An investigation of 3D images of the simultaneous-lightness-contrast illusion using a virtual-reality technique.
This article investigates the problem of lightness perception. To clarify the role of depth in lightness perception two current models—the albedo hypothesis and the coplanar-ratio hypothesis—are discussed. To compare them the strength of the simultaneous-lightnesscontrast (SLC) illusion was investigated as a function of three-dimensional (3D) configurations of the test and background squares. In accordance with both hypotheses the changes in the depth arrangements of the test and background squares should result in changes in the illusory effect. However, the reasons for and the directions of these changes should be different. Five different types of 3D configurations were created in which the test squares were tilted at different angles to the background squares. A virtual-reality technique was used to present stereo pairs of different 3D configurations. Thirty-seven observers took part in the experiment. The method of constant stimuli was used to obtain psychometric functions. The displacements of these functions for 3D configurations in comparison with the 2D configuration allowed the estimation of illusion strength. The analysis of individual values of illusion strength revealed two groups of subjects. For the first group (38% of all participants) the strength changed insignificantly depending on the 3D configurations. For the second group (62% of all participants) significant differences were obtained for those configurations in which the test and background squares were perceived as differently illuminated. The changes in the SLC illusion strength for the second group were consistent with predictions made by the albedo hypothesis. Thus, it seems that the perceived illumination of a surface should be considered the main parameter for lightness estimations in 3D scenes.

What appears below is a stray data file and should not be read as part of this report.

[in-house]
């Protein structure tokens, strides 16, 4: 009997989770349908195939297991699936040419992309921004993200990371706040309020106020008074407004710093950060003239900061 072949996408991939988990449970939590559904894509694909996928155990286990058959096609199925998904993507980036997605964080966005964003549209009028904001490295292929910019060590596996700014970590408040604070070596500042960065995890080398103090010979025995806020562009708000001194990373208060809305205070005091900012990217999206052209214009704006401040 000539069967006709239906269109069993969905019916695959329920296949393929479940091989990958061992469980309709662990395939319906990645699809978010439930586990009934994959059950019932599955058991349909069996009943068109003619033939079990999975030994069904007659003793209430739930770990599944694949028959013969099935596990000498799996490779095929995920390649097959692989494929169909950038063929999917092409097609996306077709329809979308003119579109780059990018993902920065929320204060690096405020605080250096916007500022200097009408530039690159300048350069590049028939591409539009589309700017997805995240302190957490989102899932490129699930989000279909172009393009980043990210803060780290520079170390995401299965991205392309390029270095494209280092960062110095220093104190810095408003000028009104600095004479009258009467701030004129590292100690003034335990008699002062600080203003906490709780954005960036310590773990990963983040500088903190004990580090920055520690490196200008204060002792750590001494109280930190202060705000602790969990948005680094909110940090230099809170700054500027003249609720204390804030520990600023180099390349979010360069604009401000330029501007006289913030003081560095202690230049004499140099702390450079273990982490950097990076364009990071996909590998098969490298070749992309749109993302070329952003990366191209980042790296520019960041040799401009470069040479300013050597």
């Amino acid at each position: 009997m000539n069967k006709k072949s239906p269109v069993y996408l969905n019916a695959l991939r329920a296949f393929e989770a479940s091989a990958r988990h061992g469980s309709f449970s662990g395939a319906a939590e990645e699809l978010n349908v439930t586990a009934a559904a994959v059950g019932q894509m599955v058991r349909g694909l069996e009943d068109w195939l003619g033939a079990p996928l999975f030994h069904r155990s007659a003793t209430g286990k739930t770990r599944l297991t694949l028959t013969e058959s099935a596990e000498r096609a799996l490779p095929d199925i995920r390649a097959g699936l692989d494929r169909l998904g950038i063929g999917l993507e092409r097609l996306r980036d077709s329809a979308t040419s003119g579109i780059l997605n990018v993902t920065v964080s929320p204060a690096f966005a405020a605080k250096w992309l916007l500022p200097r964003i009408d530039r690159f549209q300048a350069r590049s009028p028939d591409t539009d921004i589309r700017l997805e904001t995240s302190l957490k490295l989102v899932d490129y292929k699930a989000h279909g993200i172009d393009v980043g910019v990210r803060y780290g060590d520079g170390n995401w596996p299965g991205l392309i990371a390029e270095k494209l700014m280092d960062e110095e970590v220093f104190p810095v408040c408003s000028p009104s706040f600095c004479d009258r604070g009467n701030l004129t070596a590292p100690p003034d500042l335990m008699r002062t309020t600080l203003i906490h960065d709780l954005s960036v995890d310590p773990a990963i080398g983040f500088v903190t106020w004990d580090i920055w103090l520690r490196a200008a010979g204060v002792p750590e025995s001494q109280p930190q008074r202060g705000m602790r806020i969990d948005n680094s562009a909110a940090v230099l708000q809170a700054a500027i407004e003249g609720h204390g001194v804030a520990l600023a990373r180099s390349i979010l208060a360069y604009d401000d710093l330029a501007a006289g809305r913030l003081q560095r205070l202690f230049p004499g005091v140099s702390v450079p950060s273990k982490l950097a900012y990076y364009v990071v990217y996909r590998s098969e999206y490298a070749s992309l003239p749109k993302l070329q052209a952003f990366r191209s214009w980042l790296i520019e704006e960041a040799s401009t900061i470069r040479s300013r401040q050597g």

Authors: Menshikova, G.Ya.
Keywords: perception, visual illusions, lightness, perceived illumination, albedo hypothesis, coplanar-ratio hypothesis, virtual-reality technology
The illusion of simultaneous lightness contrast (SLC) has been actively investigated for 180 years. In the illusion (Figure 1) two identical gray squares located on light-gray and dark-gray backgrounds are perceived as dark-gray and light-gray respectively.
The problem of the SLC illusion is tightly connected with the problem of lightness perception. Many authors have considered the SLC illusion as a demonst- ration of their theoretical assumptions about the process of lightness perception.
Figure 1. The SLC illusion